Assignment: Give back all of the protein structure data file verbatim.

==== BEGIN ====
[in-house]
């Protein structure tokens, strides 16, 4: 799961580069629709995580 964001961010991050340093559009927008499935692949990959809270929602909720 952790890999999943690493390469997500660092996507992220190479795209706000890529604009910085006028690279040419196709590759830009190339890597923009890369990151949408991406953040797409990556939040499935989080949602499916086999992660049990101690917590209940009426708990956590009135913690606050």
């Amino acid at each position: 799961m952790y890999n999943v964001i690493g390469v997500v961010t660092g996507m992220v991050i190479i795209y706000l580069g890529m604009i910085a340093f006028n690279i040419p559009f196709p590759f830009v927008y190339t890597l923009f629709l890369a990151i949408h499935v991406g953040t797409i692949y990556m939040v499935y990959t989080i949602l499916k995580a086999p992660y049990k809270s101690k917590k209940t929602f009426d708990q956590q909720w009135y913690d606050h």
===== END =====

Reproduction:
[in-house]
């Protein structure tokens, strides 16, 4: 799961580069629709995580 964001961010991050340093559009927008499935692949990959809270929602909720 952790890999999943690493390469997500660092996507992220190479795209706000890529604009910085006028690279040419196709590759830009190339890597923009890369990151949408991406953040797409990556939040499935989080949602499916086999992660049990101690917590209940009426708990956590009135913690606050």
């Amino acid at each position: 799961m952790y890999n999943v964001i690493g390469v997500v961010t660092g996507m992220v991050i190479i795209y706000l580069g890529m604009i910085a340093f006028n690279i040419p559009f196709p590759f830009v927008y190339t890597l923009f629709l890369a990151i949408h499935v991406g953040t797409i692949y990556m939040v499935y990959t989080i949602l499916k995580a086999p992660y049990k809270s101690k917590k209940t929602f009426d708990q956590q909720w009135y913690d606050h």